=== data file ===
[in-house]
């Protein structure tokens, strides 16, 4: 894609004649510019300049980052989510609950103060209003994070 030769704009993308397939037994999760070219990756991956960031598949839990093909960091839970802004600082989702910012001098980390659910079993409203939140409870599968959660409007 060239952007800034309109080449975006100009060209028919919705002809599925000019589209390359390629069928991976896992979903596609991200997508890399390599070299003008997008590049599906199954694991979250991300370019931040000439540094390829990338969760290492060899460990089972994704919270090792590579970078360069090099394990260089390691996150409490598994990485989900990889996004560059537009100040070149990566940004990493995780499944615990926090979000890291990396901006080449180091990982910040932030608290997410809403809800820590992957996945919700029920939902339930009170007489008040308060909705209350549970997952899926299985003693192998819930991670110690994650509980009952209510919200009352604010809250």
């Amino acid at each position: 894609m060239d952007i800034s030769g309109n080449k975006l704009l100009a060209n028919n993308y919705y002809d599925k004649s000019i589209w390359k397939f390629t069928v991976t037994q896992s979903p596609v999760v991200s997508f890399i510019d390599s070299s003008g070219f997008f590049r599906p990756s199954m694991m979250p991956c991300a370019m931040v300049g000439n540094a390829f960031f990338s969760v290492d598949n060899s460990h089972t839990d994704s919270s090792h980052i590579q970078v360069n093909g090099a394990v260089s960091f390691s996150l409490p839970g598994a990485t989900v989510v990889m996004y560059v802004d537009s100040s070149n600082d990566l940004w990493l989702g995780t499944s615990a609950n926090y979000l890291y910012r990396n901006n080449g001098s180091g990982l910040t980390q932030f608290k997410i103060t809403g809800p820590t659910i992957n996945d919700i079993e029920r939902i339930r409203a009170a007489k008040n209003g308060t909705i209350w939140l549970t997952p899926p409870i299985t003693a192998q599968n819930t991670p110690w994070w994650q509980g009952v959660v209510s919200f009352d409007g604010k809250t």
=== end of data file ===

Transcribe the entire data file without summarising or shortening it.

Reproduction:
[in-house]
């Protein structure tokens, strides 16, 4: 894609004649510019300049980052989510609950103060209003994070 030769704009993308397939037994999760070219990756991956960031598949839990093909960091839970802004600082989702910012001098980390659910079993409203939140409870599968959660409007 060239952007800034309109080449975006100009060209028919919705002809599925000019589209390359390629069928991976896992979903596609991200997508890399390599070299003008997008590049599906199954694991979250991300370019931040000439540094390829990338969760290492060899460990089972994704919270090792590579970078360069090099394990260089390691996150409490598994990485989900990889996004560059537009100040070149990566940004990493995780499944615990926090979000890291990396901006080449180091990982910040932030608290997410809403809800820590992957996945919700029920939902339930009170007489008040308060909705209350549970997952899926299985003693192998819930991670110690994650509980009952209510919200009352604010809250």
């Amino acid at each position: 894609m060239d952007i800034s030769g309109n080449k975006l704009l100009a060209n028919n993308y919705y002809d599925k004649s000019i589209w390359k397939f390629t069928v991976t037994q896992s979903p596609v999760v991200s997508f890399i510019d390599s070299s003008g070219f997008f590049r599906p990756s199954m694991m979250p991956c991300a370019m931040v300049g000439n540094a390829f960031f990338s969760v290492d598949n060899s460990h089972t839990d994704s919270s090792h980052i590579q970078v360069n093909g090099a394990v260089s960091f390691s996150l409490p839970g598994a990485t989900v989510v990889m996004y560059v802004d537009s100040s070149n600082d990566l940004w990493l989702g995780t499944s615990a609950n926090y979000l890291y910012r990396n901006n080449g001098s180091g990982l910040t980390q932030f608290k997410i103060t809403g809800p820590t659910i992957n996945d919700i079993e029920r939902i339930r409203a009170a007489k008040n209003g308060t909705i209350w939140l549970t997952p899926p409870i299985t003693a192998q599968n819930t991670p110690w994070w994650q509980g009952v959660v209510s919200f009352d409007g604010k809250t």